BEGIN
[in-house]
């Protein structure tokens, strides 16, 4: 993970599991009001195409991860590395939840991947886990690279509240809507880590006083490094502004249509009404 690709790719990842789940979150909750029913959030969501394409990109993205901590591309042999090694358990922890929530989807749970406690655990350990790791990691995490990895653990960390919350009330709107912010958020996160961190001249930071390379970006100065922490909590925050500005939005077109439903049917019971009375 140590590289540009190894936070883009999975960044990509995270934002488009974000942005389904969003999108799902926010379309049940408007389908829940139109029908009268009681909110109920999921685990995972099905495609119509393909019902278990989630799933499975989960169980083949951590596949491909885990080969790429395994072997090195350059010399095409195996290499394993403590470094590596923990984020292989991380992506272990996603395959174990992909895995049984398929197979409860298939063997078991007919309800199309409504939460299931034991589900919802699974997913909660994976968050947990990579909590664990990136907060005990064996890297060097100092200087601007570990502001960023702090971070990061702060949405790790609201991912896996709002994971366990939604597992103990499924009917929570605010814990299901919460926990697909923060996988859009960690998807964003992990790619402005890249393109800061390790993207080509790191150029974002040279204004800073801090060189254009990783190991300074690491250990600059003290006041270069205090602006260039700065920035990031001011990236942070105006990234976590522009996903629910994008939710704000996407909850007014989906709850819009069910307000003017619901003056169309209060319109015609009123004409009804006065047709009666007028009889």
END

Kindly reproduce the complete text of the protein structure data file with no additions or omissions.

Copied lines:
[in-house]
């Protein structure tokens, strides 16, 4: 993970599991009001195409991860590395939840991947886990690279509240809507880590006083490094502004249509009404 690709790719990842789940979150909750029913959030969501394409990109993205901590591309042999090694358990922890929530989807749970406690655990350990790791990691995490990895653990960390919350009330709107912010958020996160961190001249930071390379970006100065922490909590925050500005939005077109439903049917019971009375 140590590289540009190894936070883009999975960044990509995270934002488009974000942005389904969003999108799902926010379309049940408007389908829940139109029908009268009681909110109920999921685990995972099905495609119509393909019902278990989630799933499975989960169980083949951590596949491909885990080969790429395994072997090195350059010399095409195996290499394993403590470094590596923990984020292989991380992506272990996603395959174990992909895995049984398929197979409860298939063997078991007919309800199309409504939460299931034991589900919802699974997913909660994976968050947990990579909590664990990136907060005990064996890297060097100092200087601007570990502001960023702090971070990061702060949405790790609201991912896996709002994971366990939604597992103990499924009917929570605010814990299901919460926990697909923060996988859009960690998807964003992990790619402005890249393109800061390790993207080509790191150029974002040279204004800073801090060189254009990783190991300074690491250990600059003290006041270069205090602006260039700065920035990031001011990236942070105006990234976590522009996903629910994008939710704000996407909850007014989906709850819009069910307000003017619901003056169309209060319109015609009123004409009804006065047709009666007028009889």